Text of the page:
Though Cary Fukunaga’s “Jane Eyre” is the eleventh movie adaptation of Charlotte Brontë’s iconic gothic novel, the dark elements of the film overshadow the traditional love story, giving the tale a fresh if not altogether congenial flavor.
Moira Buffini’s screenplay stays true in letter, if not in spirit, to the original novel’s basic storyline. Jane (Mia Wasikowska) is mistreated by her aunt in her youth, attends a dismal boarding school for a time, and ends up as a governess to the mysterious Mr. Rochester’s (Michael Fassbender) young ward, Adele (Romy Settbon Moore). But while the plot is familiar, the movie’s artistic emphases are less so.
At film’s outset, instead of focusing on Jane and Rochester’s mild flirtation as the novel does, Fukunaga chooses instead to direct attention to the mystery enshrouding Rochester’s mansion. The audience is led to overlook the interplay between Jane and Rochester in favor of learning why screams and maniacal laughter echo from the darkest corners of the manor at night. The horror aspects of the gothic storyline are thus privileged over its romantic ones.
Within this claustrophobic atmosphere, Wasikowska’s portrayal of Jane is ideal. Her statue-like stillness—reminiscent of the submissive femininity of the Victorian era—works well in contrast with her piercing gaze, which hints at a fire burning within her ostensibly docile character that societal conventions could not extinguish. Wasikowska walks an emotional tightrope throughout, projecting Jane’s fear and sadness concerning her relationship with Rochester from beneath a socially-imposed mask of passivity. She plays the character of Jane as though on the verge of a mental breakdown, and in doing so makes the emotional pain inflicted upon her character by the film’s events that much more palpable.
Less successful within the film, and particularly its horror-tinged environment, is Michael Fassbender as Jane’s would-be lover, Rochester. In line with the film’s more macabre stylings, Fassbender attempts to fuse Rochester’s charming façade with an element of unsettling instability—but the resulting performance is more confusing than engaging. Rochester’s advances toward Jane come across as desperate and creepy rather than gentlemanly and sweet. Thus, while it is apparent that Rochester is taken with Jane, it never appears as if his intentions are entirely noble, undermining the story’s central romance.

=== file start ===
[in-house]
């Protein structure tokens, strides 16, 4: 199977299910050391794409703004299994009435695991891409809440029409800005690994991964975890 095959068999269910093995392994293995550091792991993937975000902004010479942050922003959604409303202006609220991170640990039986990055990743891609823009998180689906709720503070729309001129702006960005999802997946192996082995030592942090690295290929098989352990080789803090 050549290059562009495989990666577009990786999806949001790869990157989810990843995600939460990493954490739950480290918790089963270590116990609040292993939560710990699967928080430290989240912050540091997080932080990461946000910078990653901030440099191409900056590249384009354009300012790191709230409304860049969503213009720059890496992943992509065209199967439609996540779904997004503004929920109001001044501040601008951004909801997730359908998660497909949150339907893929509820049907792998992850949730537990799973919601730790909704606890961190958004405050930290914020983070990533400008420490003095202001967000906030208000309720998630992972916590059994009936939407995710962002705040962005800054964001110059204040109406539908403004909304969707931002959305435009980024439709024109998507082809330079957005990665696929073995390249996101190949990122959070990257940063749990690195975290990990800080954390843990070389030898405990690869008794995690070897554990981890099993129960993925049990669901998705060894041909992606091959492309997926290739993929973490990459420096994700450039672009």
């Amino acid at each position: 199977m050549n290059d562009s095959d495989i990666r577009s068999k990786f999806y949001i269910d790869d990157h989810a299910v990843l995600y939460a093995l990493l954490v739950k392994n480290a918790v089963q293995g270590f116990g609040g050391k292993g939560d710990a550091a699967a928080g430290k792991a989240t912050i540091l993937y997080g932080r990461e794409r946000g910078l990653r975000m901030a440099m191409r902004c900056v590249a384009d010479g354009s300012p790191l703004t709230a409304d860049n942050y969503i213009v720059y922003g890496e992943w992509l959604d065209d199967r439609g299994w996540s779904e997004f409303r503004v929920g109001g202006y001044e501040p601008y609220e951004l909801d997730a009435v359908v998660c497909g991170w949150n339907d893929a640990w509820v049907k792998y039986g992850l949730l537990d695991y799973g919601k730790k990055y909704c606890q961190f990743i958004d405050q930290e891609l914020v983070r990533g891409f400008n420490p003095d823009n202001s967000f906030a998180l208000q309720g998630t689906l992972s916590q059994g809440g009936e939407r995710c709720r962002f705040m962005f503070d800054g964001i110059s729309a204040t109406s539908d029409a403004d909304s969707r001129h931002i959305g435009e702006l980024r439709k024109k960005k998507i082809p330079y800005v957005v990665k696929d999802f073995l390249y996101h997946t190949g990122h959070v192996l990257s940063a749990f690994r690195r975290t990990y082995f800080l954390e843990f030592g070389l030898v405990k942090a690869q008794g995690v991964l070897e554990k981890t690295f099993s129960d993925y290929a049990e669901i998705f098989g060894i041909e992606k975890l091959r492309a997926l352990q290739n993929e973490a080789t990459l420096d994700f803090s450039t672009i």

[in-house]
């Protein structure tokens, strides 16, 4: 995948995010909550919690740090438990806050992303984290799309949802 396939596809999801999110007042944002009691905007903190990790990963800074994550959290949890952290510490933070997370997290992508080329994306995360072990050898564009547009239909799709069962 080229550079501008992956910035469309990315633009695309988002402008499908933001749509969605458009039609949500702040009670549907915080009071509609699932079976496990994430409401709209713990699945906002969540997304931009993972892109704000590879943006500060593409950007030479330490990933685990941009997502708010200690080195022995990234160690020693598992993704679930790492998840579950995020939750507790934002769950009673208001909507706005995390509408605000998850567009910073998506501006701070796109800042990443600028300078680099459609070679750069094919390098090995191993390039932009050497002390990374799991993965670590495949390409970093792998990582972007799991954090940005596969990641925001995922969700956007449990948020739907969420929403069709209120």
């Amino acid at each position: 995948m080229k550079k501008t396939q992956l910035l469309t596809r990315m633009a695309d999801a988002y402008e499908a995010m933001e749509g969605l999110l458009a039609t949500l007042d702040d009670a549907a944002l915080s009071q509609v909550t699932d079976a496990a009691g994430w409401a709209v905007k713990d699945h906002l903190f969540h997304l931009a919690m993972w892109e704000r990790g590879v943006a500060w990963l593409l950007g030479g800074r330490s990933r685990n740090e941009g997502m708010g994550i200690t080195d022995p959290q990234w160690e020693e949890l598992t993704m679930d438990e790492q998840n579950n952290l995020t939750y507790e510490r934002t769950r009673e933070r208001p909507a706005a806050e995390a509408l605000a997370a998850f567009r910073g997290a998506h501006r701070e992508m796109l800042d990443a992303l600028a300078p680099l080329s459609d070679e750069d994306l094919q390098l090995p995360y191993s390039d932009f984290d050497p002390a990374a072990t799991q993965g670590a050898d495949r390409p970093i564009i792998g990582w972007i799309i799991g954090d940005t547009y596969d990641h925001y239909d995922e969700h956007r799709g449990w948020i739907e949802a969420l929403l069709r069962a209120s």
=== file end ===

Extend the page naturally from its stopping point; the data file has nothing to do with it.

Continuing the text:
Even as the movie’s tonal choices prove to be of mixed quality, the artistry which creates them serves as the film’s most appealing feature. When Jane wanders around the mansion lost in thought, the film is edited to look choppy and unsteady, aptly reflecting the character’s sense of uncertainty. The same technique is also effectively deployed when Jane flees from Rochester; it is as if the audience is fleeing along with her.
Fukunaga also makes constant use of evocative lighting schemes to generate the movie’s moody ambiance. The scenes concerning the mystery of Rochester’s mansion are appropriately dark—even the audience struggles to see the characters in the dim candlelight. By contrast, those scenes in which Jane and Rochester revel in their love for one another are brighter, even as they are never entirely vivid, in a nod to the constraining nature of the film’s social setting.
Costume designer Michael O’Connor contributes greatly to the film’s realism; his outfits feel authentic rather than like Hollywood-enhanced versions of the period wardrobe. O’Connor’s elaborate 19th-century suits and gowns—complete with hoopskirts—do much to enliven the film’s setting and make it believable; indeed, to take advantage of O’Connor’s talent, Fukunaga shifted the events in the original novel from 1830 to 1840, thereby incorporating a more diverse array of English fashions. The costume design is thus an example of creative license enhancing the novel’s retelling, rather than muddying it, as the film’s darker narrative lens occasionally does.
In the end, while Wasikowska and Fassbender’s on-screen interplay seems to be a little mismatched, the film as a whole does an adequate job of preserving the key elements of the eldest Brontë sister’s classic novel. Though not entirely successful in the endeavor, the film distinguishes itself as a unique adaptation by shifting the story’s tone from one of a classical romance to one of a dark and troubled love affair. Through it all, the film’s exquisite cinematography and artistic choices remind the audience that Jane’s tale is one of sorrow and woe at the hands of fate—circumstances that are only made bearable by the strength that she finds within herself. For all its unevenness, “Jane Eyre” deserves credit for enabling an old medium to convey a new message.
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